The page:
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According to Cathy Young, writing for Arc Digital, the “Battle of Two Plus Two” started out as a meme mocking social justice warriors. Back in June, James Lindsay, co-author of Cynical Theories: How Activist Scholarship Made Everything about Race, Gender, and Identity―and Why This Harms Everybody, a new book with possibly the longest subtitle ever, posted a series of graphics that he called Woke Minis, including:
This was retweeted this to Nicole Hanna-Jones of Project 1619 fame, who fired back with the message:
Using Arabic numerals to try to make a point about white, Western superiority is just so damn classic.
Brittany Marshall, a Ph.D. candidate, teacher, and “self-described ‘social justice change agent'” reinforced Hanna-Jones:
Paul Joseph Watson, a right-wing blogger, quickly fired back:
With the battle lines drawn, the fight was on. A call went out to SJWs everywhere asking for examples in which two plus two do not equal four. Responses ranging from the clever to the ridiculous flooded in. Techniques fell into two categories:
- Switching from base 10 to bases 3, or 4:
- In base 3, 2+2 = 11
- In base 4, 2+2=10
- Playing word games. For example:
- Two apples plus two oranges doesn’t equal four apples
- Two people plus two people equals forty fingers
Changing the base, however, doesn’t change the mathematics, only the way in which the same values are represented.
Word games can be creative and sometimes amusing, but they rely on the sleight-of-hand trick of eliminating abstraction (two anythings plus two anythings equals four anythings), which eliminates mathematics altogether, replacing it with meaningless nonsense (two horses plus two horses equals sixteen hooves).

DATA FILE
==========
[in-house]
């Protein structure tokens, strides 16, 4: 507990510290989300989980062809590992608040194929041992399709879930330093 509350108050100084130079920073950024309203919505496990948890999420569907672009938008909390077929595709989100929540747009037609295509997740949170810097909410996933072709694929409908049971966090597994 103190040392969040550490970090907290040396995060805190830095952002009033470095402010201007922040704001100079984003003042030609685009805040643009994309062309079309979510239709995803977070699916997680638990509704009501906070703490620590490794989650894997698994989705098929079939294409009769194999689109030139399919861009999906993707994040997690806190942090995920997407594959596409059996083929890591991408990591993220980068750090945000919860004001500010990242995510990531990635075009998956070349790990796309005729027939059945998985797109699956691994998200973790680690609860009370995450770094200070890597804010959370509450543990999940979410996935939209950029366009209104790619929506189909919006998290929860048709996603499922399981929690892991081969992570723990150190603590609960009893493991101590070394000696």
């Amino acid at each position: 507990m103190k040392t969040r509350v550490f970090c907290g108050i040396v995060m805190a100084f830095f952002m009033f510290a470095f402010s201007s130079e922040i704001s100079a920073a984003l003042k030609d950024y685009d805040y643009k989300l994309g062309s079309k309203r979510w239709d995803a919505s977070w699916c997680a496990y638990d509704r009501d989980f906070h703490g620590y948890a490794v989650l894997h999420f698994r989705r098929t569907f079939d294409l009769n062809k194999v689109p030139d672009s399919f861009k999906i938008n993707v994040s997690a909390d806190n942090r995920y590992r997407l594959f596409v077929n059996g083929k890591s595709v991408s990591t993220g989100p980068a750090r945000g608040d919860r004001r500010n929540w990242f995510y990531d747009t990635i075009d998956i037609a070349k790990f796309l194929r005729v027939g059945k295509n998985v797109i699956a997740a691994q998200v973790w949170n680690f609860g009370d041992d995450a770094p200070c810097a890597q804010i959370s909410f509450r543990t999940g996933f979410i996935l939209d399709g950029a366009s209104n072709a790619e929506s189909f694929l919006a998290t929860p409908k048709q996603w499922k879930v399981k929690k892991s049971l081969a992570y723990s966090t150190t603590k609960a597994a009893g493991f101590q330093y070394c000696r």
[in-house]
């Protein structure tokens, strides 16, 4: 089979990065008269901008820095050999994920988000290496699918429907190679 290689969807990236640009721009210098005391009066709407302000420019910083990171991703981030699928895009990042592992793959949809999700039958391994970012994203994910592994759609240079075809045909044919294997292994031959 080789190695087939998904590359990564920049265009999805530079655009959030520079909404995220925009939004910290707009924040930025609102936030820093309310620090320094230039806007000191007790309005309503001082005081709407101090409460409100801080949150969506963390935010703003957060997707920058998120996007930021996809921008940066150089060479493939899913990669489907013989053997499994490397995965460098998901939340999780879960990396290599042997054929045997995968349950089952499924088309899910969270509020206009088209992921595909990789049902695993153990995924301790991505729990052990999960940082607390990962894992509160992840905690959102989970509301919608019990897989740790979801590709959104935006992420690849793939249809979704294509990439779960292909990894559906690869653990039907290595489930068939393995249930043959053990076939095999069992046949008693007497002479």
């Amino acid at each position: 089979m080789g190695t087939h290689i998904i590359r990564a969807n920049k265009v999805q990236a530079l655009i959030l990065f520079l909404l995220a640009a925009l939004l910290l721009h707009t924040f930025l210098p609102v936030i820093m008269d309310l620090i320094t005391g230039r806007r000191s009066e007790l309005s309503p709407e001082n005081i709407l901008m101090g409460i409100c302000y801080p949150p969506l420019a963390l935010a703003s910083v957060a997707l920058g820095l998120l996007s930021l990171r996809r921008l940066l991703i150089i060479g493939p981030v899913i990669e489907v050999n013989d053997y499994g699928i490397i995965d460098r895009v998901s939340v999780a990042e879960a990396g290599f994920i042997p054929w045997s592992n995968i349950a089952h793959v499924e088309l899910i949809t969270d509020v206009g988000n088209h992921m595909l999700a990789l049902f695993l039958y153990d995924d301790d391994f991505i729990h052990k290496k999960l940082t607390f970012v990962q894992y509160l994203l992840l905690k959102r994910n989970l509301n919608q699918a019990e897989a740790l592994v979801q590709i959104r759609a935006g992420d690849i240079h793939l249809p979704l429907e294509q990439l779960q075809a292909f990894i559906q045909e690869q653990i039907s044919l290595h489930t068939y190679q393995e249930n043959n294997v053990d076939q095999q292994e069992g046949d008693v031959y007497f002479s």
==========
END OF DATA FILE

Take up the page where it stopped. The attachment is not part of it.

The injection of political correctness hardly started with James Lindsay’s mocking tweet, however. Young points to Seattle Public School’s 2019 K-12 Math Ethnic Studies Framework, which asks students to consider such questions as:
- Where does Power and Oppression show up in our math experiences?
- Who holds power in a mathematical classroom?
- Who gets to say if an answer is right?
- How is math manipulated to allow inequality and oppression to persist?
- Where is there an opportunity to examine systemic oppression?
- Can you suggest resolutions to oppressive mathematical practices?
- How can we change mathematics from individualistic to collectivist thinking?
Young’s article also provides a link to the academic paper: Queering Mathematics: Disrupting Binary Oppositions in Mathematics Pre-service Teacher Education.
Young criticizes both sides for their angry, over-the-top rhetoric but concludes that it’s the Left that’s doing real damage:
[T]he “pro-SJW” camp includes people who are doing real harm to education, who traffic in provocative but empty sound bites like “mathematics operates as whiteness” and seem far more occupied with vague questions like “Can mathematics be antiracist?” than with the actual teaching of math. It also includes well-intentioned progressives who either genuinely don’t see how toxic this stuff is, or pretend not to understand.
This is not about intellectual exercises that yield “2+2=5.” It’s about an ideology that treats the math classroom as a place of oppression and racial division, and insinuates that the teacher who decides whether an answer is right or wrong has unjust power: An ideology which, under guise of anti-oppression advocacy, tells black and Latino kids that math as we know it is not for them.